If the results are inconclusive, Huey wrote that an epidemiological study from DeKalb County Board of Health, which is comparing ill students with controls, could potentially help identify a common food source or a location for the norovirus’ source.

The DeKalb County Board of Health declined to comment on the study, citing a pre-arranged agreement with Emory Communications that restrict comments to media.

According to the Centers for Disease Control and Prevention (CDC) website, norovirus can be spread through contaminated food or through students or food workers with norovirus illness. Huey explained that no Emory food workers were ill on Nov. 11 nor have any become ill since the subsequent daily checks.

Since the outbreak, Emory Dining has implemented additional safety measures, including deep sanitizing of contact surfaces in Dobbs Market, and will continue to change commonly-used utensils every 15 minutes, according to Senior Director of Emory’s Food Service Administration David Furhman. He added that Emory Dining is also sanitizing other Campus Dining units on an ongoing basis.

Furhman added that separate from this incident, Sodexo employees at Emory have been trained in “safe food handling and sanitation.” Furhman continued that the training is continually updated and these safety and sanitation practices are constantly being monitored.

“The management and staff at Emory Dining Services have been uniformly helpful, concerned, transparent and professional and we have worked together each day,” Huey wrote in an email to the Wheel.​

Norovirus annually causes around 20 million illnesses and contributes to 56,000-71,000 hospitalizations and 570-800 deaths in the United States, according to the CDC website.

Most people infected with norovirus recover within one to three days, and ways to help prevent its transmission include proper hand washing and general hygiene, according to the CDC website. There is no vaccine or specific drugs to treat the virus, but “fluids, rest and prevention” are good tools for its treatment, according to the Nov. 15 all-Emory students email from Huey.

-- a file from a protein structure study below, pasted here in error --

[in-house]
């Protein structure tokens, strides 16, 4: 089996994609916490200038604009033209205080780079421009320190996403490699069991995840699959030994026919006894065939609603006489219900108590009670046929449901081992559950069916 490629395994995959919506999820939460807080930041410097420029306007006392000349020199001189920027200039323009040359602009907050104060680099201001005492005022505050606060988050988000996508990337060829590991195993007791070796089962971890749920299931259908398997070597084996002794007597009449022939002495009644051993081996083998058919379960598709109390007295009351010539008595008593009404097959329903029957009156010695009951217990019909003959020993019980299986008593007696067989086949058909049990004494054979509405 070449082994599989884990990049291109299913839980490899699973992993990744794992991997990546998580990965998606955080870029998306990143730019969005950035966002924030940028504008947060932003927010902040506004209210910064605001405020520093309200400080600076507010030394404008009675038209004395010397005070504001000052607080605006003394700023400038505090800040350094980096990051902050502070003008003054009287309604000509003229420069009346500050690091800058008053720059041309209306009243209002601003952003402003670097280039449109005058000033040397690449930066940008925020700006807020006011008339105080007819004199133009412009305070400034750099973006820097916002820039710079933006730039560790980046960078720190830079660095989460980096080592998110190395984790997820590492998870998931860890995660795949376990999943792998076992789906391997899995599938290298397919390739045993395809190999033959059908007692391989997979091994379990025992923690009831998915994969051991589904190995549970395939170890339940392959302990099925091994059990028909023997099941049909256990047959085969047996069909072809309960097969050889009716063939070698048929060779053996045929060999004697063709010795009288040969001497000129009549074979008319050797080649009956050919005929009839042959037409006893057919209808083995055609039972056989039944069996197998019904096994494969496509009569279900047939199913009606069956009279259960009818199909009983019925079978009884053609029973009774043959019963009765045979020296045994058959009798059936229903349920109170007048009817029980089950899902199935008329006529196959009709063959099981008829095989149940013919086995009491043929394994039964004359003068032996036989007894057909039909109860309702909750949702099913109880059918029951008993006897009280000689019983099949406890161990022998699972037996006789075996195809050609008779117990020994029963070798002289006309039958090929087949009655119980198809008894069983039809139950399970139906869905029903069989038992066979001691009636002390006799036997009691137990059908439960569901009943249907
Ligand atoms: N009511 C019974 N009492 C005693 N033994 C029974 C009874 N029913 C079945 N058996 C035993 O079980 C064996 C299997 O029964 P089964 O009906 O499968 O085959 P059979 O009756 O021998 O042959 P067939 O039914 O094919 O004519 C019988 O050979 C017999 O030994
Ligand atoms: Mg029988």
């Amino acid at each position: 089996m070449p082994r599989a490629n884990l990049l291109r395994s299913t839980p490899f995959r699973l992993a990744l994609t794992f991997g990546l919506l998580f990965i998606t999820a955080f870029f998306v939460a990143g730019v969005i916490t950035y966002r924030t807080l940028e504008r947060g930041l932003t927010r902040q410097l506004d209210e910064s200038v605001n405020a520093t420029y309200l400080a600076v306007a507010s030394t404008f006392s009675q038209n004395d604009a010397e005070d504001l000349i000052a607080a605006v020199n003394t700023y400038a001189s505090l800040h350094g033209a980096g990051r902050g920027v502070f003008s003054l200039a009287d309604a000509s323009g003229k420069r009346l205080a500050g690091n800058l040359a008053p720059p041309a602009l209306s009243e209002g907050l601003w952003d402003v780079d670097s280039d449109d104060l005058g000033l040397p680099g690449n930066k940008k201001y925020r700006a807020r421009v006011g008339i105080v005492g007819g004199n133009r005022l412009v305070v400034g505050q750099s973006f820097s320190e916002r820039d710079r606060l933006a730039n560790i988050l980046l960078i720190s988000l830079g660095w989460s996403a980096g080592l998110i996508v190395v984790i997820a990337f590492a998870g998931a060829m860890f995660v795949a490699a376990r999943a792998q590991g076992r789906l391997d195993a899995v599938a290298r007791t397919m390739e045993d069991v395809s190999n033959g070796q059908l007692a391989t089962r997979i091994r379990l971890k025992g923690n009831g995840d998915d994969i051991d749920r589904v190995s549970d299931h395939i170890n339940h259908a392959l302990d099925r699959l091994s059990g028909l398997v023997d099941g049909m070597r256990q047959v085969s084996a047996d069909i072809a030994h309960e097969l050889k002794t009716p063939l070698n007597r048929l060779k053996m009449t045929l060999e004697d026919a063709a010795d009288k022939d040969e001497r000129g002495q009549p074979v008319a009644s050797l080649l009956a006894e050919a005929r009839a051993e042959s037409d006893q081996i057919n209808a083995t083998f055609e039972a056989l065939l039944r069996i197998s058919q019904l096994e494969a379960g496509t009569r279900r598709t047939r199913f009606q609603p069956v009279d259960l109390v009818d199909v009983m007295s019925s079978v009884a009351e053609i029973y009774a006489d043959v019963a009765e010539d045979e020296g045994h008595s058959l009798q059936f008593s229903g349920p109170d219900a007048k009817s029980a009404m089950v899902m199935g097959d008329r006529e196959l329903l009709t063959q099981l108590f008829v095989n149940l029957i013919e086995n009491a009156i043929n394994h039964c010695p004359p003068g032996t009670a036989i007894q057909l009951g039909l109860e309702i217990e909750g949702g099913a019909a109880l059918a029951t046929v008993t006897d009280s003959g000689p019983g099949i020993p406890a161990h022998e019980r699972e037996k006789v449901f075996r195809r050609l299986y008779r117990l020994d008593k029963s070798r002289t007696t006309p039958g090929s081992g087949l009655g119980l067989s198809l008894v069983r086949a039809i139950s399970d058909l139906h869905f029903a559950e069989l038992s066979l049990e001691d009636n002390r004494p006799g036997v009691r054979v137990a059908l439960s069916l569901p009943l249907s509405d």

According to the Nov. 15 email, Huey emphasized that Emory’s goal is to contain the spread of the virus and he outlined several prevention methods, including frequent hand washing, washing fruits and vegetables and avoiding hand-shared communal food. The email also urged students presenting symptoms to seek medical care and provided disinfecting protocols for any visibly contaminated surfaces or items.

Many students are relieved that it appears much of the damage is done. However, some are still taking precautions.

College freshman Ash Pettie hasn’t eaten at the Dobbs Market since the outbreak started.

Other students avoided the Dobbs Market for a few days but have since returned.

College freshman Michael Demers said that, following the outbreak, he avoided eating at the Dobbs University Center and has washed his hands more regularly. He added that as long as the outbreak is contained and the appropriate parties are handling the situation, to him, it does not matter what the source of the outbreak was.

– By Sonam Vashi, Executive Editor, and Dustin Slade, News Editor

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Sonam Vashi (15C) is a freelance journalist in Atlanta who’s written for CNN, The Washington Post, Atlanta magazine, and more.